Finished a pivotal scene in "Seer, Tyro, Fiend" and wrote another one out of sequence. It was so on my mind I couldn't sleep, so I figured I should write it down and get it out of my head.
Once again, I find myself second-guessing the structure of "Seer" because it does not fit into established forms for fiction. With so much time between writing short passages, I start to lose the feel of the pacing, but I guess that will resolve itself when I can devote more time to it. My publisher, Arline Chase, often answers questions about structure and pacing on her blog, among many other topics, and I make it a point to read what she has to say. As a publisher, author, and former writing teacher, I can't imagine a more profound expert to tap in polishing my skills as a writer.
But back to pacing. One of the points she has emphasized is that a scene or chapter should reach the point where something changes forever and then end there. I know I break this rule far too often, and I always vow to mind it in the future. Of course, now that I've put it down in this post, I've committed myself to following advice which I have declared so valuable! I think most of the time, I tend to look at the length of a chapter more than what has happened in it as a guide to where to break it. Then again, as I edit my first draft, things change, move around, get deleted, so even those early efforts to break things up really doesn't matter. I have seen big-name authors push this rule to the max, making chapters out of scenes which are less than a page in length. The hard stop of a chapter, with the heading and all that, is like watching a movie and having the film break repeatedly. It's too much of an interruption. A customary break of white space or some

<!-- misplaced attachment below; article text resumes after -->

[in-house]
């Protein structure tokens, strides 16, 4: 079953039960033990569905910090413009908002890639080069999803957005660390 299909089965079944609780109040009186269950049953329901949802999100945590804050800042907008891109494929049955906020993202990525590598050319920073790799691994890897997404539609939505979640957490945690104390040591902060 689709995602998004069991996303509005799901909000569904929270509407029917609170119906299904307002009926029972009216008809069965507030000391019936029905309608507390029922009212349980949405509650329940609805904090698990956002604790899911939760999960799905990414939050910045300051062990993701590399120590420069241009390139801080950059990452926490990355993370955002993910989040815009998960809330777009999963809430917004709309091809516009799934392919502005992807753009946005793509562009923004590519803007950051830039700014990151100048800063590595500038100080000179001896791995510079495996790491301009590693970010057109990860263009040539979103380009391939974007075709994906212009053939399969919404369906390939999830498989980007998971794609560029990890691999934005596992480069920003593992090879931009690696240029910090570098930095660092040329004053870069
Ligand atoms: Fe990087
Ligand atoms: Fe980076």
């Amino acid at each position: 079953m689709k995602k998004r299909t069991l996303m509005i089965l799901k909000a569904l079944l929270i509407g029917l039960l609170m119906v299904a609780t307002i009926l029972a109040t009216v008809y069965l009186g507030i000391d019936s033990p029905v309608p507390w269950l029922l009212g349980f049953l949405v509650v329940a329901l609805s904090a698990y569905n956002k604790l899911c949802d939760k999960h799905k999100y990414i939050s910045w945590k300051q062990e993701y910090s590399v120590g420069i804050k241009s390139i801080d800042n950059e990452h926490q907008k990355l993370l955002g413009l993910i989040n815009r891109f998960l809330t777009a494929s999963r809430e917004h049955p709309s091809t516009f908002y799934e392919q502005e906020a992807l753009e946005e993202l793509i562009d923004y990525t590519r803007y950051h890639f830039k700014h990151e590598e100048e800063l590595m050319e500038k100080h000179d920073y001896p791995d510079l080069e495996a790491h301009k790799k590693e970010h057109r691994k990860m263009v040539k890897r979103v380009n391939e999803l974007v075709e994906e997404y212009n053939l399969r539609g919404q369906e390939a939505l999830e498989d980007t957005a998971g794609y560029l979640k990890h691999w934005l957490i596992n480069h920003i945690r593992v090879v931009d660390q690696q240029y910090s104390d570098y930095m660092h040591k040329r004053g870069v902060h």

asterisks would suffice and not be so intrusive.
So I keep learning from whomever I can about this craft, and I keep hoping that even as I learn, people will like what I write and keep reading it.